Previous experiments indicated that protein level in the diet might affect intake and apparent digestibility of diets containing high levels of unmolassed sugarbeet pulp (SBP). As utilisation of dietary fibre depends on fermentation by the microflora in the gastro-intestinal tract, availability of nitrogen to the microflora could be important. It is generally assumed that most fermentation occurs in the hlndgut, although with SBP, fermentation does occur in the ileum. Therefore the source as well as level of dietary nitrogen might be important.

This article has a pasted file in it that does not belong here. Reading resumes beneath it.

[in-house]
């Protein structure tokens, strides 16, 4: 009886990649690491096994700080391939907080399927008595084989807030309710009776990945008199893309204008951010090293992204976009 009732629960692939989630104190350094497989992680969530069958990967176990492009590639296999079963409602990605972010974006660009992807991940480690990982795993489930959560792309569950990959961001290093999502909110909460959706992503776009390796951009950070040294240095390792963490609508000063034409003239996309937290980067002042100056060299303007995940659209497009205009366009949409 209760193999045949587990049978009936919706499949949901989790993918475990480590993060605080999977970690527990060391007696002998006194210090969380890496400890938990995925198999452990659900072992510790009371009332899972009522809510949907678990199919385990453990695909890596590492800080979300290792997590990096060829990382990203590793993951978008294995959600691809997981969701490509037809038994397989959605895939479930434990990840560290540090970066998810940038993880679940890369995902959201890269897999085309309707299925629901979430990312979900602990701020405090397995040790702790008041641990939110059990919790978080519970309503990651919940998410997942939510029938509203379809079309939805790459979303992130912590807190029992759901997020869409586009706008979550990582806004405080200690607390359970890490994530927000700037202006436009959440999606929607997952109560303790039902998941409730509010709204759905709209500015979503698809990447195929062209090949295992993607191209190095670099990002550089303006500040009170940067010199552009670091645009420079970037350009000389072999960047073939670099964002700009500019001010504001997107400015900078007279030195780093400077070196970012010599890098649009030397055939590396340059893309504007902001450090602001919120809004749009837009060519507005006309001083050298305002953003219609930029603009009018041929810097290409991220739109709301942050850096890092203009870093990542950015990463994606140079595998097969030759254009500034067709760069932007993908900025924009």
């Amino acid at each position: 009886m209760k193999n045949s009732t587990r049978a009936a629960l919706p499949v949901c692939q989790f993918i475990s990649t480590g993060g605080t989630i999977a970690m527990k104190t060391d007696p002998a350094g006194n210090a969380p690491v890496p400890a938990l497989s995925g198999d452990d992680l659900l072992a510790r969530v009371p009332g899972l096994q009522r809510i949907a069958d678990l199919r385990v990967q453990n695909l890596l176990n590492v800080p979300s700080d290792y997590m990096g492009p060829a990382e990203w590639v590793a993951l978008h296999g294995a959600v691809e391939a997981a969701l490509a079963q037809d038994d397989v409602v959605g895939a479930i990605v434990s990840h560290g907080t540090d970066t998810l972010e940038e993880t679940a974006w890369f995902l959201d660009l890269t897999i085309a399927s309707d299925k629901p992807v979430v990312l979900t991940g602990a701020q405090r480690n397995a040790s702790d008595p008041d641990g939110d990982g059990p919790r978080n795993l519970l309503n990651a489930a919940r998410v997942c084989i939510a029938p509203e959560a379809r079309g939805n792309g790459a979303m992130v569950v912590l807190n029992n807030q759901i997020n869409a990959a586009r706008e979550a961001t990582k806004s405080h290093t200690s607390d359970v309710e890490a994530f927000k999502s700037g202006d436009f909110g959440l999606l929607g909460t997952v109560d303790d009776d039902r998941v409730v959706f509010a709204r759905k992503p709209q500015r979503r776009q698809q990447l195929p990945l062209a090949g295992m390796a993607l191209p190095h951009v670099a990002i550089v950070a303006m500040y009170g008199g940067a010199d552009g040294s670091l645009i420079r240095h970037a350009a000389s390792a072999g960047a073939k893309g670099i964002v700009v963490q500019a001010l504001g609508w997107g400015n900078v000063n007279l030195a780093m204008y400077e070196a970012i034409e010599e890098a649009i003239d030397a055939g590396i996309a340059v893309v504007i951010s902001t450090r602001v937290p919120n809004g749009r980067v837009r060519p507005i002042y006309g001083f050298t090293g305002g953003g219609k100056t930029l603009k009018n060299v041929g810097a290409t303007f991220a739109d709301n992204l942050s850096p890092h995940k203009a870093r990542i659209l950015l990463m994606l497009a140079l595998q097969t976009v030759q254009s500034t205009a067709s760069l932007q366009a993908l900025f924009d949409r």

Four maize based diets were formulated to contain the same amount (600g/kg) of SBP (Table 1). The control diet (C) contained no added nitrogen rich material (dietary N 15 g/kg). In the other diets the N concentration was doubled by adding either soyabean meal (S), white fishmeal (F), or urea (U).
In a pre-trial period, voluntary food intake (VFI) of 17 individually housed gilts fed ad libitum on diet C was determined. The gilts were allocated to the treatments on the basis of this VFI, 5 gilts on diet C, 4 on each of S, F, and U. The diets were fed ad libitum from a hopper during a 3 week period in late gestation. After one week of adaptation, VFI was measured daily. On the last 5 days of the period, faecal samples were collected for overall apparent digestibility measurements using chromic oxide as inert marker (5 g/kg diet). Liveweight and backfat thickness of the gilts were determined at the beginning and at the end of the experiment.